by Miles Raymer
Depending on how cynical you are in re: Chicago politics and/or hip-hop, you'll either find it surprising that rapper and aspiring politician Che "Rhymefest" Smith is having trouble with his past just two weeks into his campaign for 20th Ward alderman (which I wrote about last week) or you'll be shocked that it took two whole weeks for someone to dig up some legitimate dirt on him. The dirt in question is his criminal record, consisting of a 2001 guilty plea to a misdemeanor domestic battery charge (which arose from a fight with his first wife) and a 2005 conviction for criminal recklessness with a deadly weapon (Smith fired a registered gun into the air during an altercation with a real estate agent at his home). Smith says he's a changed man and has learned from his mistakes—and that he no longer owns a gun. According to the Chicago New Cooperative, incumbent 20th Ward alderman Willie Cochran has a predictably different opinion of his opponent's character, and claims that Smith's life mirrors the violence and misogyny portrayed in his music. Again, I'm not exactly a Rhymefest scholar, but I've heard most of the records he's put out and I don't recall him glorifying violence or misogyny even once. It seems like Cochran either believes that all rappers are thugs or wants to rile up the 20th Ward voters who do.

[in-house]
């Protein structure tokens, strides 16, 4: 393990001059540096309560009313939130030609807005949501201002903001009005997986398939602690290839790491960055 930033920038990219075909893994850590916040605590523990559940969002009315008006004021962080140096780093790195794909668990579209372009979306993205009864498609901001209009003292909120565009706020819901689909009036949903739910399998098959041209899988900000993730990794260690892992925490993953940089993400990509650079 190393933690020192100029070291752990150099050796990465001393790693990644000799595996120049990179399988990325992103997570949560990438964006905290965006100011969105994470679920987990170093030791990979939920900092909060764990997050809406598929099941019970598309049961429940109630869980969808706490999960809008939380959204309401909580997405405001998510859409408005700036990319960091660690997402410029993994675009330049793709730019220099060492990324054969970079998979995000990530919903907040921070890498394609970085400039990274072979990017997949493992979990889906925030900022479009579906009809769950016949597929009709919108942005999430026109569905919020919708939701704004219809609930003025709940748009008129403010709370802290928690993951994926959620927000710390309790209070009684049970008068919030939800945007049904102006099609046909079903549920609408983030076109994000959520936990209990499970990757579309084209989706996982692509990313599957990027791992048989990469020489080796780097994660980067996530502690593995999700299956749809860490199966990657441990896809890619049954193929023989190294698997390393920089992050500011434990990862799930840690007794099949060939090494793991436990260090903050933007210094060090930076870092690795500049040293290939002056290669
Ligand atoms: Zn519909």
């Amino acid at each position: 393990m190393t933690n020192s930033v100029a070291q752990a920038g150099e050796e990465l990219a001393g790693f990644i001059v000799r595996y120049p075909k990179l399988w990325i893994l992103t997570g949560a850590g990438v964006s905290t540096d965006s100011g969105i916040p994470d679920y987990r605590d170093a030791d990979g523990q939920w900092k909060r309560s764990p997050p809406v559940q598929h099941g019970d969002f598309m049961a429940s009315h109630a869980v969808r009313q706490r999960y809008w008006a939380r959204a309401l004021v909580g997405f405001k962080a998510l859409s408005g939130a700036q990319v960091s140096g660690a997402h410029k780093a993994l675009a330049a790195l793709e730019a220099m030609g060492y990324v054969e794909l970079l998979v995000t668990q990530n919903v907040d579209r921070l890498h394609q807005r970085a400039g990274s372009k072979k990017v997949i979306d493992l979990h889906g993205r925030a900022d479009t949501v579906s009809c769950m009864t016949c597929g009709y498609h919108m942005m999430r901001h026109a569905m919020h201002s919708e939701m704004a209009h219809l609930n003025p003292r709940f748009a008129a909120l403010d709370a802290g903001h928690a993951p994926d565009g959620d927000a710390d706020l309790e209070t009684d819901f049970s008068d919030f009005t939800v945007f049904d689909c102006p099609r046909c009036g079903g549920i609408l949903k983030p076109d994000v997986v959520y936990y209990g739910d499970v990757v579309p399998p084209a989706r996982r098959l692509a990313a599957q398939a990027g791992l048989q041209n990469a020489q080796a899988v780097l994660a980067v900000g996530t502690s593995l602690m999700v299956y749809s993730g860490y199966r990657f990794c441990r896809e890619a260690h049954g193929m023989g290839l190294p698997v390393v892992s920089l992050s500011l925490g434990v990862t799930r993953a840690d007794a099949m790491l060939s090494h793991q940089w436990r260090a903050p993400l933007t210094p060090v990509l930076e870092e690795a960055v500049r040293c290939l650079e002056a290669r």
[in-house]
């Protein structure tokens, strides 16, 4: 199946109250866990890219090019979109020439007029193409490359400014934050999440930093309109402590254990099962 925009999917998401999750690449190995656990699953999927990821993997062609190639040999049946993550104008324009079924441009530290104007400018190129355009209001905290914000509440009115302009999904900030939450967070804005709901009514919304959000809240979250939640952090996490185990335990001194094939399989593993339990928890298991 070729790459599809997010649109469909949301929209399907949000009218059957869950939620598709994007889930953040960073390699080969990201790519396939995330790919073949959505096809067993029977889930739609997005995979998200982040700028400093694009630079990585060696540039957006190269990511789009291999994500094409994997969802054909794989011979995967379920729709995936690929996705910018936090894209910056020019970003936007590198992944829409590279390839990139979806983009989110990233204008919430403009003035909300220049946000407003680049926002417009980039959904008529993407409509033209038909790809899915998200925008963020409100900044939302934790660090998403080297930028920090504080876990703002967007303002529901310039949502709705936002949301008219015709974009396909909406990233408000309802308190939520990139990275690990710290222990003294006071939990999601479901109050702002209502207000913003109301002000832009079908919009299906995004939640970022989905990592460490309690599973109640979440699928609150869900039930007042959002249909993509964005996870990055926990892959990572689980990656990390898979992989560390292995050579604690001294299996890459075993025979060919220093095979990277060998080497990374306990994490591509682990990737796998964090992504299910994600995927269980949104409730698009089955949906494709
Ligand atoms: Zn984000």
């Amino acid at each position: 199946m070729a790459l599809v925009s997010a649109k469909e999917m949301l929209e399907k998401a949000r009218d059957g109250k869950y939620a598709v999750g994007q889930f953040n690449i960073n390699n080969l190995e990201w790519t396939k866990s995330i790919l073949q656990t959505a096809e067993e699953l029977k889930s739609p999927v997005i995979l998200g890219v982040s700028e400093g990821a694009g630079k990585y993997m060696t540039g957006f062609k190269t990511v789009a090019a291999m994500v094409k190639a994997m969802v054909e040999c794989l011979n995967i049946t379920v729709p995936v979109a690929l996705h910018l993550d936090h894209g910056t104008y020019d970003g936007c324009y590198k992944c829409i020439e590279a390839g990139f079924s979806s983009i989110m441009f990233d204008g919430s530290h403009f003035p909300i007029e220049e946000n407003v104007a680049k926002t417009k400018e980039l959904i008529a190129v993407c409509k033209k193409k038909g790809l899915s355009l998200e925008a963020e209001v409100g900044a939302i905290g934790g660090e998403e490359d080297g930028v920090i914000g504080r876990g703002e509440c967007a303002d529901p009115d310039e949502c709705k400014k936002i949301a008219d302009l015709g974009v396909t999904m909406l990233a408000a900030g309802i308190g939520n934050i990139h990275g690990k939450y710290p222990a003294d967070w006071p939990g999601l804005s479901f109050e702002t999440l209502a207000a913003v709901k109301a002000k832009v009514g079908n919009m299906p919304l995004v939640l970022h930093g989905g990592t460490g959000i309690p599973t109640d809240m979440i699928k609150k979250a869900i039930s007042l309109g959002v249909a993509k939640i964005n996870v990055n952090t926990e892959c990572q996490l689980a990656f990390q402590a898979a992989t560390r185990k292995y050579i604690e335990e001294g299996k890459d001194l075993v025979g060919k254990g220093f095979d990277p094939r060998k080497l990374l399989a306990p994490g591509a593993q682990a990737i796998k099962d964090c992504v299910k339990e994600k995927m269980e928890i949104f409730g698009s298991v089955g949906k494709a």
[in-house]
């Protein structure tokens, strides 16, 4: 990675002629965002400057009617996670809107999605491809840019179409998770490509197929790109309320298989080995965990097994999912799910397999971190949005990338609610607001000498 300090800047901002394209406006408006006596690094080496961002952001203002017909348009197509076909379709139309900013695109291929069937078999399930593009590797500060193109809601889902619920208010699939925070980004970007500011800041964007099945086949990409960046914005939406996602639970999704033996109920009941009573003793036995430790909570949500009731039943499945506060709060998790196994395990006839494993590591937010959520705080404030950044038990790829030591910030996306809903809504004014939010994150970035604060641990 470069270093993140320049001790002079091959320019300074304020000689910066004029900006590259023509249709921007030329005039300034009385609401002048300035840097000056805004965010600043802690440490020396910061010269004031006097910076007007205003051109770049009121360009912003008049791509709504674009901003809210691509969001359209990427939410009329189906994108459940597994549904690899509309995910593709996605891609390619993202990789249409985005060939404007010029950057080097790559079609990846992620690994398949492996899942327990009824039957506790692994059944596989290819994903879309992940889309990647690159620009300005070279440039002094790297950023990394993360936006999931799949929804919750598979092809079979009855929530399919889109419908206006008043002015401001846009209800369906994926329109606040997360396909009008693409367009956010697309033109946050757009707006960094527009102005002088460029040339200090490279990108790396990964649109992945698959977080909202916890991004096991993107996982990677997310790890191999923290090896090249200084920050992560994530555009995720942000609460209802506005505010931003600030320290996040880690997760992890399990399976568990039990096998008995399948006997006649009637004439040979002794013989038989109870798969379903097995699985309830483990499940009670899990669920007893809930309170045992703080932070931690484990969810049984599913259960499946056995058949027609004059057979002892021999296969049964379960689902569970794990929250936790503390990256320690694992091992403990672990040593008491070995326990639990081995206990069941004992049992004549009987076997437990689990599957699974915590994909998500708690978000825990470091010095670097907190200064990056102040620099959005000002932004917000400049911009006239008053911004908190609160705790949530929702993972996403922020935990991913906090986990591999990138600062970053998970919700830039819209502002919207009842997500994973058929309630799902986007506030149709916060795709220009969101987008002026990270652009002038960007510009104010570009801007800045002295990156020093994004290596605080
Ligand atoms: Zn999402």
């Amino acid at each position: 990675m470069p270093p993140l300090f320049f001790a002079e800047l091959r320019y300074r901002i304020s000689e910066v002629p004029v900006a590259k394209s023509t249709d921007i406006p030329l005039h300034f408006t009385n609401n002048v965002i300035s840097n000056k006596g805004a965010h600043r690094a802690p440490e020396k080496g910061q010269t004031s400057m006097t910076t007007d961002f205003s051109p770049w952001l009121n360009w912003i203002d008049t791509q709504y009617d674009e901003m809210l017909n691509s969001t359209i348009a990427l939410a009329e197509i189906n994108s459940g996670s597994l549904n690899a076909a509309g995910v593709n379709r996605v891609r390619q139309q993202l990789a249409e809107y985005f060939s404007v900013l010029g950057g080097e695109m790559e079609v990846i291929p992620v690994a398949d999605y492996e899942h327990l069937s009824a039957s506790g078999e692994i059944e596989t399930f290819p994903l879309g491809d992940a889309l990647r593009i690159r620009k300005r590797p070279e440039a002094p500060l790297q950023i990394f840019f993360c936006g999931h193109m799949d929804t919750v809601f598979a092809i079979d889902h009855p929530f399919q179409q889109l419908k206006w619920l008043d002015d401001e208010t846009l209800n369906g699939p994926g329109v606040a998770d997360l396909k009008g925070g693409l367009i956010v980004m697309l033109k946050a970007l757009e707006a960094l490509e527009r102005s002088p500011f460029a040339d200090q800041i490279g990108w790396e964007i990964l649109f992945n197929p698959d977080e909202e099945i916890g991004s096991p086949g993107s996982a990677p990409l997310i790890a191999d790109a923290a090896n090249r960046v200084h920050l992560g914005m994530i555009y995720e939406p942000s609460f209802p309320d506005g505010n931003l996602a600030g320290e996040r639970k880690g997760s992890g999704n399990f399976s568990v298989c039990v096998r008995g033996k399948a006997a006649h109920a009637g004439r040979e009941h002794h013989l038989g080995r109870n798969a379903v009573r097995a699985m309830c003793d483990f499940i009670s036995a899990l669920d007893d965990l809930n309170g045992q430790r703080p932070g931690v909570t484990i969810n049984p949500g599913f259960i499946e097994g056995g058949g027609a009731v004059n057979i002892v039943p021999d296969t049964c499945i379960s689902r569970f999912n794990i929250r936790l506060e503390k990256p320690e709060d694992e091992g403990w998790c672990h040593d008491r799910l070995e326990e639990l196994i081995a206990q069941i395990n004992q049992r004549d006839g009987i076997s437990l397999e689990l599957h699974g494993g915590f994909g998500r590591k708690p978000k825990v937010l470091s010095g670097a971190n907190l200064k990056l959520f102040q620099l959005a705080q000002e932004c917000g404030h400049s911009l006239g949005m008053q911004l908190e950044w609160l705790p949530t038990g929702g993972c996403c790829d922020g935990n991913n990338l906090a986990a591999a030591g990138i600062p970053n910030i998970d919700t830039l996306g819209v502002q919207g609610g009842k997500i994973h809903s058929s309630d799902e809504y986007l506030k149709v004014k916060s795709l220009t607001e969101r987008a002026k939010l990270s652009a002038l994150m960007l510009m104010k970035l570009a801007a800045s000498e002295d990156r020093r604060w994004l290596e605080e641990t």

As my colleague Steve Bogira points out, the quintessentially Chicagoan moment in the CNC article is where Cochran admits that he already knew about Smith's record but had hoped to bust it out closer to election day.